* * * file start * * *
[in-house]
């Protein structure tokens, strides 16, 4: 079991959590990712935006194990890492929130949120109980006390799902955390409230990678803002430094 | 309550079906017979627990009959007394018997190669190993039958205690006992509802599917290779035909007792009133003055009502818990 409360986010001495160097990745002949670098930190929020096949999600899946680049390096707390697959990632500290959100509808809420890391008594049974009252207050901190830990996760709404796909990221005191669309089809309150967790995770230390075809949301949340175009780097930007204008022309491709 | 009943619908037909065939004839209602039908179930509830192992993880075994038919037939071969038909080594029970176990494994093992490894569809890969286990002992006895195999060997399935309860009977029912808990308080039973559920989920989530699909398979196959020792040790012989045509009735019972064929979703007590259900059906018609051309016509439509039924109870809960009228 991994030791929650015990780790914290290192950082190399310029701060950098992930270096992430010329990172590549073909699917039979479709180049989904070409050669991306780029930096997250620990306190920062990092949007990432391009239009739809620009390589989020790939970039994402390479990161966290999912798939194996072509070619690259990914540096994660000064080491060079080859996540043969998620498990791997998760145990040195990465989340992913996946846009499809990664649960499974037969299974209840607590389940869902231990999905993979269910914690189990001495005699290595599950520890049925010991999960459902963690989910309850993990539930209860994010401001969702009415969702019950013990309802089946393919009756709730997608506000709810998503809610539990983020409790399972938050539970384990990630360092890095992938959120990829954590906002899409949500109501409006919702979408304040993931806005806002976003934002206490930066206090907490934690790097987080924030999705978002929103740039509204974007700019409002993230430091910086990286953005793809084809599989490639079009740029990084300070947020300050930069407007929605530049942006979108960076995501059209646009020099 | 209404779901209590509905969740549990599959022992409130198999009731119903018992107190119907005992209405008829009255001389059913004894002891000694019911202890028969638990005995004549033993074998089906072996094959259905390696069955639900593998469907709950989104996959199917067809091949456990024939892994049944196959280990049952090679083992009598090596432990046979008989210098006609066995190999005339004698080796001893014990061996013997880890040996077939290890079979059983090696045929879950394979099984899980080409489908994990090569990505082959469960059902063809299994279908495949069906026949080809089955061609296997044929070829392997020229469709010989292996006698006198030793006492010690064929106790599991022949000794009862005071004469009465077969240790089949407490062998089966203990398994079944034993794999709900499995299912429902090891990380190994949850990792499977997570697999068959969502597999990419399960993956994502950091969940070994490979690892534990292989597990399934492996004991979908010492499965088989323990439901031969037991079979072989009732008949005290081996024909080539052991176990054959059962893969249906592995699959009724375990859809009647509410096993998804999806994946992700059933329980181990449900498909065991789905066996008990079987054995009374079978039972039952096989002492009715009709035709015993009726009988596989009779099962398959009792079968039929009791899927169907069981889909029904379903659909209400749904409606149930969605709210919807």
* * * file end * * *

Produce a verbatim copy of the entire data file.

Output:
[in-house]
């Protein structure tokens, strides 16, 4: 079991959590990712935006194990890492929130949120109980006390799902955390409230990678803002430094 | 309550079906017979627990009959007394018997190669190993039958205690006992509802599917290779035909007792009133003055009502818990 409360986010001495160097990745002949670098930190929020096949999600899946680049390096707390697959990632500290959100509808809420890391008594049974009252207050901190830990996760709404796909990221005191669309089809309150967790995770230390075809949301949340175009780097930007204008022309491709 | 009943619908037909065939004839209602039908179930509830192992993880075994038919037939071969038909080594029970176990494994093992490894569809890969286990002992006895195999060997399935309860009977029912808990308080039973559920989920989530699909398979196959020792040790012989045509009735019972064929979703007590259900059906018609051309016509439509039924109870809960009228 991994030791929650015990780790914290290192950082190399310029701060950098992930270096992430010329990172590549073909699917039979479709180049989904070409050669991306780029930096997250620990306190920062990092949007990432391009239009739809620009390589989020790939970039994402390479990161966290999912798939194996072509070619690259990914540096994660000064080491060079080859996540043969998620498990791997998760145990040195990465989340992913996946846009499809990664649960499974037969299974209840607590389940869902231990999905993979269910914690189990001495005699290595599950520890049925010991999960459902963690989910309850993990539930209860994010401001969702009415969702019950013990309802089946393919009756709730997608506000709810998503809610539990983020409790399972938050539970384990990630360092890095992938959120990829954590906002899409949500109501409006919702979408304040993931806005806002976003934002206490930066206090907490934690790097987080924030999705978002929103740039509204974007700019409002993230430091910086990286953005793809084809599989490639079009740029990084300070947020300050930069407007929605530049942006979108960076995501059209646009020099 | 209404779901209590509905969740549990599959022992409130198999009731119903018992107190119907005992209405008829009255001389059913004894002891000694019911202890028969638990005995004549033993074998089906072996094959259905390696069955639900593998469907709950989104996959199917067809091949456990024939892994049944196959280990049952090679083992009598090596432990046979008989210098006609066995190999005339004698080796001893014990061996013997880890040996077939290890079979059983090696045929879950394979099984899980080409489908994990090569990505082959469960059902063809299994279908495949069906026949080809089955061609296997044929070829392997020229469709010989292996006698006198030793006492010690064929106790599991022949000794009862005071004469009465077969240790089949407490062998089966203990398994079944034993794999709900499995299912429902090891990380190994949850990792499977997570697999068959969502597999990419399960993956994502950091969940070994490979690892534990292989597990399934492996004991979908010492499965088989323990439901031969037991079979072989009732008949005290081996024909080539052991176990054959059962893969249906592995699959009724375990859809009647509410096993998804999806994946992700059933329980181990449900498909065991789905066996008990079987054995009374079978039972039952096989002492009715009709035709015993009726009988596989009779099962398959009792079968039929009791899927169907069981889909029904379903659909209400749904409606149930969605709210919807």